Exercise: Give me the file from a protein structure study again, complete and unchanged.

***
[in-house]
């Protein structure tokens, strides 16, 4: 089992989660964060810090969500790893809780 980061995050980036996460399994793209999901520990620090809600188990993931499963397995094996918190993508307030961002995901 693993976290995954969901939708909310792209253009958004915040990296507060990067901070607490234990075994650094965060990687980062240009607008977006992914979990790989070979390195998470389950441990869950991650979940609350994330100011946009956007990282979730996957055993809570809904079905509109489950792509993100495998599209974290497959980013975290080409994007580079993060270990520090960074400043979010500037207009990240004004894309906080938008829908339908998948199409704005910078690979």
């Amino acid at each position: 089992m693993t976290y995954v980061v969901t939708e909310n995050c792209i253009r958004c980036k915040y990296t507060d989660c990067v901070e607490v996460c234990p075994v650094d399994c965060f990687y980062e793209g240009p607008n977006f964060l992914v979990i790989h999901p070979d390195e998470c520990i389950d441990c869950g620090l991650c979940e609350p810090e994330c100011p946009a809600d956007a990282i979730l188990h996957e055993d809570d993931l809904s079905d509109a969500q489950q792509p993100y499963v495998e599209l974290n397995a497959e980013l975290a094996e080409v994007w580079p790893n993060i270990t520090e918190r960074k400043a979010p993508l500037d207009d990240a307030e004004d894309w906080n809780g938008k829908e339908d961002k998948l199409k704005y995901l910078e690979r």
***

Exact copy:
[in-house]
């Protein structure tokens, strides 16, 4: 089992989660964060810090969500790893809780 980061995050980036996460399994793209999901520990620090809600188990993931499963397995094996918190993508307030961002995901 693993976290995954969901939708909310792209253009958004915040990296507060990067901070607490234990075994650094965060990687980062240009607008977006992914979990790989070979390195998470389950441990869950991650979940609350994330100011946009956007990282979730996957055993809570809904079905509109489950792509993100495998599209974290497959980013975290080409994007580079993060270990520090960074400043979010500037207009990240004004894309906080938008829908339908998948199409704005910078690979």
């Amino acid at each position: 089992m693993t976290y995954v980061v969901t939708e909310n995050c792209i253009r958004c980036k915040y990296t507060d989660c990067v901070e607490v996460c234990p075994v650094d399994c965060f990687y980062e793209g240009p607008n977006f964060l992914v979990i790989h999901p070979d390195e998470c520990i389950d441990c869950g620090l991650c979940e609350p810090e994330c100011p946009a809600d956007a990282i979730l188990h996957e055993d809570d993931l809904s079905d509109a969500q489950q792509p993100y499963v495998e599209l974290n397995a497959e980013l975290a094996e080409v994007w580079p790893n993060i270990t520090e918190r960074k400043a979010p993508l500037d207009d990240a307030e004004d894309w906080n809780g938008k829908e339908d961002k998948l199409k704005y995901l910078e690979r």